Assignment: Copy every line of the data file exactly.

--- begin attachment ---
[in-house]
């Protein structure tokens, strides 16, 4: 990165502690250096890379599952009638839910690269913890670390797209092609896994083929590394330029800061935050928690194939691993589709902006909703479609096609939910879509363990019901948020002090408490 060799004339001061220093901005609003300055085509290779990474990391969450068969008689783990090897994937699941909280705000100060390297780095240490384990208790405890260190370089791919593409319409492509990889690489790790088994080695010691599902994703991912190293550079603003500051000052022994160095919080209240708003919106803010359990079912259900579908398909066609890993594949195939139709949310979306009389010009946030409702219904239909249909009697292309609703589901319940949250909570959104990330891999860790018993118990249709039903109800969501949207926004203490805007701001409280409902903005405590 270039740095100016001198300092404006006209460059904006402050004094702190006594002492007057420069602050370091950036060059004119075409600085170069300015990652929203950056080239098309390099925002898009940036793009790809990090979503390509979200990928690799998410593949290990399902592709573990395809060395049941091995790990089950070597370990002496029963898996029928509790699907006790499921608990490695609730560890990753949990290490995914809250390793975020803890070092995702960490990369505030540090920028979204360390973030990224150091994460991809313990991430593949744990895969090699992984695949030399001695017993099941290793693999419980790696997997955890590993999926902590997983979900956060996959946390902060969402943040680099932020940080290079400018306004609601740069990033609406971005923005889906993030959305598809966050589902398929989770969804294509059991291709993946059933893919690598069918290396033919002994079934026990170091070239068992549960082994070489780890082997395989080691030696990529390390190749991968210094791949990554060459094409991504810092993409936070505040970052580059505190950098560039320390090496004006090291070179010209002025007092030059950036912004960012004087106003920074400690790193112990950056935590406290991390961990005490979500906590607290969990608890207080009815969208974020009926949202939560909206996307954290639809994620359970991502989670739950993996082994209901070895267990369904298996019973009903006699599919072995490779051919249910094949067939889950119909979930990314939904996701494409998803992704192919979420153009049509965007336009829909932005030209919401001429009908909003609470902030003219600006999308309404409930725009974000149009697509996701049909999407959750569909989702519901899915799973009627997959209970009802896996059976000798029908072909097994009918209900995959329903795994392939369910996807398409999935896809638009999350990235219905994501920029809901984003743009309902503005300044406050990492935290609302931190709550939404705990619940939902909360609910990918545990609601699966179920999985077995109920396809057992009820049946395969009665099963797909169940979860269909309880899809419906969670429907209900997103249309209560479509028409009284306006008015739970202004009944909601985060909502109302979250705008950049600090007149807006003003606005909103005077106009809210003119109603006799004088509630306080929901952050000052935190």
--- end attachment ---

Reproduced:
[in-house]
């Protein structure tokens, strides 16, 4: 990165502690250096890379599952009638839910690269913890670390797209092609896994083929590394330029800061935050928690194939691993589709902006909703479609096609939910879509363990019901948020002090408490 060799004339001061220093901005609003300055085509290779990474990391969450068969008689783990090897994937699941909280705000100060390297780095240490384990208790405890260190370089791919593409319409492509990889690489790790088994080695010691599902994703991912190293550079603003500051000052022994160095919080209240708003919106803010359990079912259900579908398909066609890993594949195939139709949310979306009389010009946030409702219904239909249909009697292309609703589901319940949250909570959104990330891999860790018993118990249709039903109800969501949207926004203490805007701001409280409902903005405590 270039740095100016001198300092404006006209460059904006402050004094702190006594002492007057420069602050370091950036060059004119075409600085170069300015990652929203950056080239098309390099925002898009940036793009790809990090979503390509979200990928690799998410593949290990399902592709573990395809060395049941091995790990089950070597370990002496029963898996029928509790699907006790499921608990490695609730560890990753949990290490995914809250390793975020803890070092995702960490990369505030540090920028979204360390973030990224150091994460991809313990991430593949744990895969090699992984695949030399001695017993099941290793693999419980790696997997955890590993999926902590997983979900956060996959946390902060969402943040680099932020940080290079400018306004609601740069990033609406971005923005889906993030959305598809966050589902398929989770969804294509059991291709993946059933893919690598069918290396033919002994079934026990170091070239068992549960082994070489780890082997395989080691030696990529390390190749991968210094791949990554060459094409991504810092993409936070505040970052580059505190950098560039320390090496004006090291070179010209002025007092030059950036912004960012004087106003920074400690790193112990950056935590406290991390961990005490979500906590607290969990608890207080009815969208974020009926949202939560909206996307954290639809994620359970991502989670739950993996082994209901070895267990369904298996019973009903006699599919072995490779051919249910094949067939889950119909979930990314939904996701494409998803992704192919979420153009049509965007336009829909932005030209919401001429009908909003609470902030003219600006999308309404409930725009974000149009697509996701049909999407959750569909989702519901899915799973009627997959209970009802896996059976000798029908072909097994009918209900995959329903795994392939369910996807398409999935896809638009999350990235219905994501920029809901984003743009309902503005300044406050990492935290609302931190709550939404705990619940939902909360609910990918545990609601699966179920999985077995109920396809057992009820049946395969009665099963797909169940979860269909309880899809419906969670429907209900997103249309209560479509028409009284306006008015739970202004009944909601985060909502109302979250705008950049600090007149807006003003606005909103005077106009809210003119109603006799004088509630306080929901952050000052935190």